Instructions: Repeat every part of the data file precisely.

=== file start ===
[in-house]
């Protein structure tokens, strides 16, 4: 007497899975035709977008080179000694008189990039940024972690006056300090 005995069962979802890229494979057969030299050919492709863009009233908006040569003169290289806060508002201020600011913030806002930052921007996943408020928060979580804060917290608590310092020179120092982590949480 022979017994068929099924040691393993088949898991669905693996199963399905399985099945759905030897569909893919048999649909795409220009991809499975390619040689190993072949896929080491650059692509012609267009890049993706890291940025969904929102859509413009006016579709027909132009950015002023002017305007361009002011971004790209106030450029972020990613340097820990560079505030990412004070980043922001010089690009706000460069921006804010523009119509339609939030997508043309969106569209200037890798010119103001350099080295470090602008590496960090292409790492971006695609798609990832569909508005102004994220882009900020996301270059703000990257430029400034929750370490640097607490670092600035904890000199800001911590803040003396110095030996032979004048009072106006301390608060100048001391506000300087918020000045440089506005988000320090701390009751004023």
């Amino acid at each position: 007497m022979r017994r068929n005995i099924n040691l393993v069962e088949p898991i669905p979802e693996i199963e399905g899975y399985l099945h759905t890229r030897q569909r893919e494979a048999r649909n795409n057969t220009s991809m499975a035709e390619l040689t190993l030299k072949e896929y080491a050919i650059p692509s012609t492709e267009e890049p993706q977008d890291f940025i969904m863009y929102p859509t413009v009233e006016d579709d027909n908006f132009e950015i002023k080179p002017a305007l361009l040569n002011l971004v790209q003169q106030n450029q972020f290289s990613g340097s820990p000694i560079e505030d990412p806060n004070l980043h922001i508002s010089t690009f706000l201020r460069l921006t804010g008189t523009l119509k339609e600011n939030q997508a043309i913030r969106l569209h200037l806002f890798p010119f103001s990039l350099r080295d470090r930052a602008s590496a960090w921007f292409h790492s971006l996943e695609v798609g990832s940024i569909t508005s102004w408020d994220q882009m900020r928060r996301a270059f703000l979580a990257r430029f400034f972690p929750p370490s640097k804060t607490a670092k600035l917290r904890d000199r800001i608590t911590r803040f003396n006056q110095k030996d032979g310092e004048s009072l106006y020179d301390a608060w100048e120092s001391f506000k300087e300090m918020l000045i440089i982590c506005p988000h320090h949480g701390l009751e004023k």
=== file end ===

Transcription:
[in-house]
């Protein structure tokens, strides 16, 4: 007497899975035709977008080179000694008189990039940024972690006056300090 005995069962979802890229494979057969030299050919492709863009009233908006040569003169290289806060508002201020600011913030806002930052921007996943408020928060979580804060917290608590310092020179120092982590949480 022979017994068929099924040691393993088949898991669905693996199963399905399985099945759905030897569909893919048999649909795409220009991809499975390619040689190993072949896929080491650059692509012609267009890049993706890291940025969904929102859509413009006016579709027909132009950015002023002017305007361009002011971004790209106030450029972020990613340097820990560079505030990412004070980043922001010089690009706000460069921006804010523009119509339609939030997508043309969106569209200037890798010119103001350099080295470090602008590496960090292409790492971006695609798609990832569909508005102004994220882009900020996301270059703000990257430029400034929750370490640097607490670092600035904890000199800001911590803040003396110095030996032979004048009072106006301390608060100048001391506000300087918020000045440089506005988000320090701390009751004023």
């Amino acid at each position: 007497m022979r017994r068929n005995i099924n040691l393993v069962e088949p898991i669905p979802e693996i199963e399905g899975y399985l099945h759905t890229r030897q569909r893919e494979a048999r649909n795409n057969t220009s991809m499975a035709e390619l040689t190993l030299k072949e896929y080491a050919i650059p692509s012609t492709e267009e890049p993706q977008d890291f940025i969904m863009y929102p859509t413009v009233e006016d579709d027909n908006f132009e950015i002023k080179p002017a305007l361009l040569n002011l971004v790209q003169q106030n450029q972020f290289s990613g340097s820990p000694i560079e505030d990412p806060n004070l980043h922001i508002s010089t690009f706000l201020r460069l921006t804010g008189t523009l119509k339609e600011n939030q997508a043309i913030r969106l569209h200037l806002f890798p010119f103001s990039l350099r080295d470090r930052a602008s590496a960090w921007f292409h790492s971006l996943e695609v798609g990832s940024i569909t508005s102004w408020d994220q882009m900020r928060r996301a270059f703000l979580a990257r430029f400034f972690p929750p370490s640097k804060t607490a670092k600035l917290r904890d000199r800001i608590t911590r803040f003396n006056q110095k030996d032979g310092e004048s009072l106006y020179d301390a608060w100048e120092s001391f506000k300087e300090m918020l000045i440089i982590c506005p988000h320090h949480g701390l009751e004023k």